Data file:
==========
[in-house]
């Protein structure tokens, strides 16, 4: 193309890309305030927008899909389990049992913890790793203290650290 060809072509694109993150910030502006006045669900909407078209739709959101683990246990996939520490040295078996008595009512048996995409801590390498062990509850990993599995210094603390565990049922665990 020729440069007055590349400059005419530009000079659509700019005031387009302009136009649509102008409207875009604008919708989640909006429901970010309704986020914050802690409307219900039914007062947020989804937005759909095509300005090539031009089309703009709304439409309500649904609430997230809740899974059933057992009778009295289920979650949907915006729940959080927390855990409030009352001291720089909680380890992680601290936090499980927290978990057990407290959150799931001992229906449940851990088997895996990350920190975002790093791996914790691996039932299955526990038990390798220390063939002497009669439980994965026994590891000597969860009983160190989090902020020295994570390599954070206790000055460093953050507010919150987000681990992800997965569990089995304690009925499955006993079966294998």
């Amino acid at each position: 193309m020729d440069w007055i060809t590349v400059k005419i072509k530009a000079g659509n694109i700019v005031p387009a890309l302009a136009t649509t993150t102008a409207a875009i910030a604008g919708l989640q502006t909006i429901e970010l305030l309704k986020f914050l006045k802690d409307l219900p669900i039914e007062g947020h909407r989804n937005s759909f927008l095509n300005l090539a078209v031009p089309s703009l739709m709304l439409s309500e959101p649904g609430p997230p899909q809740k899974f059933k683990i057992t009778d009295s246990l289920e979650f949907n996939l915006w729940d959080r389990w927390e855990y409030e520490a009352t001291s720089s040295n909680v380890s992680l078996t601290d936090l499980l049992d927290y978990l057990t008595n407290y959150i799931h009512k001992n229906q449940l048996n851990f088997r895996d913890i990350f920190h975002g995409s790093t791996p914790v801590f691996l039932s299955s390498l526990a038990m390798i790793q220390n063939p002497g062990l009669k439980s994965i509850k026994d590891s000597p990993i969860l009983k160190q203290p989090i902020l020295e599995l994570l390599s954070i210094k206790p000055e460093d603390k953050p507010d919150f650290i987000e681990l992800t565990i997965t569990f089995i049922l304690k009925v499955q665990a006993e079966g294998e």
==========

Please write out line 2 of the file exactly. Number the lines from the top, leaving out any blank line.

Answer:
């Protein structure tokens, strides 16, 4: 193309890309305030927008899909389990049992913890790793203290650290 060809072509694109993150910030502006006045669900909407078209739709959101683990246990996939520490040295078996008595009512048996995409801590390498062990509850990993599995210094603390565990049922665990 020729440069007055590349400059005419530009000079659509700019005031387009302009136009649509102008409207875009604008919708989640909006429901970010309704986020914050802690409307219900039914007062947020989804937005759909095509300005090539031009089309703009709304439409309500649904609430997230809740899974059933057992009778009295289920979650949907915006729940959080927390855990409030009352001291720089909680380890992680601290936090499980927290978990057990407290959150799931001992229906449940851990088997895996990350920190975002790093791996914790691996039932299955526990038990390798220390063939002497009669439980994965026994590891000597969860009983160190989090902020020295994570390599954070206790000055460093953050507010919150987000681990992800997965569990089995304690009925499955006993079966294998």